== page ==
Plant recruitment from the soil seed bank depends on topsoil stockpile age, height, and storage history in an arid environment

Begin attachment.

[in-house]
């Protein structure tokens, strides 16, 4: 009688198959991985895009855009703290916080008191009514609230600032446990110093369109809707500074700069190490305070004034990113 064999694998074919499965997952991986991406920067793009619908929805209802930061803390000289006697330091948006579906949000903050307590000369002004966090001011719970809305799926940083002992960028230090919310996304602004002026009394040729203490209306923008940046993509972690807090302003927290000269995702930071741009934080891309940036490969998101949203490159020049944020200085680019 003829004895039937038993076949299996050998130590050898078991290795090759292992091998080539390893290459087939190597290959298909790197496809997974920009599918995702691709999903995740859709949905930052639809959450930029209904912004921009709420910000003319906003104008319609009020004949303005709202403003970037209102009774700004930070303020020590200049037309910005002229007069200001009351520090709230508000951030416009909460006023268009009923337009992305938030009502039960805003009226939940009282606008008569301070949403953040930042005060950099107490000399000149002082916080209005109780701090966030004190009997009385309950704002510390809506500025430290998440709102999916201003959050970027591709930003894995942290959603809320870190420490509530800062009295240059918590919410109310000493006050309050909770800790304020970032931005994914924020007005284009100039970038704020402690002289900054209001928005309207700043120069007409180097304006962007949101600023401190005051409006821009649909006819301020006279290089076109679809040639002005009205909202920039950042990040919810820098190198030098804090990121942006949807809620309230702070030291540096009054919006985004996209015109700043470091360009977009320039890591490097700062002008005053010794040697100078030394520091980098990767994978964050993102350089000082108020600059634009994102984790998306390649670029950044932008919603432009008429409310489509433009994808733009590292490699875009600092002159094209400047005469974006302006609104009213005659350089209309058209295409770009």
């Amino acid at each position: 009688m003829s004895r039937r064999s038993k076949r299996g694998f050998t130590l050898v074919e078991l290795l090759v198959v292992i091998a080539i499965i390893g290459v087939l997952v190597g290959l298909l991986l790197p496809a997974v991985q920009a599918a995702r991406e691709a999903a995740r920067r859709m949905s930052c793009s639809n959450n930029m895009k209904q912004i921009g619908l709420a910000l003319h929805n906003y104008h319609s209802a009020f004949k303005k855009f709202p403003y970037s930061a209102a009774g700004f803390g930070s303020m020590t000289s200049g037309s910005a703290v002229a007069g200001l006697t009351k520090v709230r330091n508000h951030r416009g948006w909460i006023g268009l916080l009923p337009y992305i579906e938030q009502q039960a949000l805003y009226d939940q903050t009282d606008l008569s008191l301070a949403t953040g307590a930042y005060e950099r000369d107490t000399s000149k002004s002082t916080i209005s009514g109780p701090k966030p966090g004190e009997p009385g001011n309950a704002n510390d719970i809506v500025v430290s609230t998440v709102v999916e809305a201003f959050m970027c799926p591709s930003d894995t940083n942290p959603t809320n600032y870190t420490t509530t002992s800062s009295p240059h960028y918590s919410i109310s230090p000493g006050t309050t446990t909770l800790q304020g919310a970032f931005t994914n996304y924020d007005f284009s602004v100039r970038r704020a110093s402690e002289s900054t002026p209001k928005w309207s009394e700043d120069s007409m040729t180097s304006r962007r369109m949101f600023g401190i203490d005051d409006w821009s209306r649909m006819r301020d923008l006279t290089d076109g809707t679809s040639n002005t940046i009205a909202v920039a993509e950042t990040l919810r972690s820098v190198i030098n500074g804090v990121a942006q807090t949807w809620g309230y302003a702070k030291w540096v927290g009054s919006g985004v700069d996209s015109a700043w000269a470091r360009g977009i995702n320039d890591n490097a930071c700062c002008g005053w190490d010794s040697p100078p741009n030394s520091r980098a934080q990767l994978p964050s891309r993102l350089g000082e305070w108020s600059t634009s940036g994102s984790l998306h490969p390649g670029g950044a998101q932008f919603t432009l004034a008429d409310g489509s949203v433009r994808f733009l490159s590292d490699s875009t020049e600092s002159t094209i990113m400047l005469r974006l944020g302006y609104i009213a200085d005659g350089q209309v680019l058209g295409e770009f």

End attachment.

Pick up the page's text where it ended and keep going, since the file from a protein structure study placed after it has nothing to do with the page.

The topsoil native seed bank is a valuable resource in post‐mining rehabilitation capable of providing a cost‐effective means for restoring plant diversity. However, the value of the native soil seed bank is affected by topsoil management practices especially long‐term stockpiling. Salvaged topsoil is usually stockpiled until mining operations are completed and landforming has been performed. This study compared the germinable soil seed bank of freshly harvested topsoil against the effects of stockpile age (stored for 1 and 3 years) and depth (top and bottom 50 cm of 2‐m‐high stockpiles). Total native seedling emergence was greater from the 1‐year‐old stockpile but was dominated by annuals including species commonly found on disturbed sites. Seedling emergence of perennial species was more than 4‐fold greater in fresh topsoil than in the 1‐year‐old stockpiles, and 2‐fold greater than the bottom 50 cm of 3‐year‐old stockpiles, with no difference in the top 50 cm of the 3‐year‐old stockpiles. Although there was no difference in total emergence between the top and bottom of stockpiled topsoil, there was greater emergence of the ecologically important Triodia grass genus from the top than bottom of 3‐year‐old stockpiles. Species composition of the seed bank in the 1‐year‐old stockpile was different to fresh topsoil and the 3‐year‐old stockpile possibly reflecting differences in species composition of vegetation present when topsoil was initially salvaged for stockpiling, confounding comparisons between years. This study demonstrates the importance of conducting soil seed bank analysis of stockpiled topsoil to be used in restoration programs.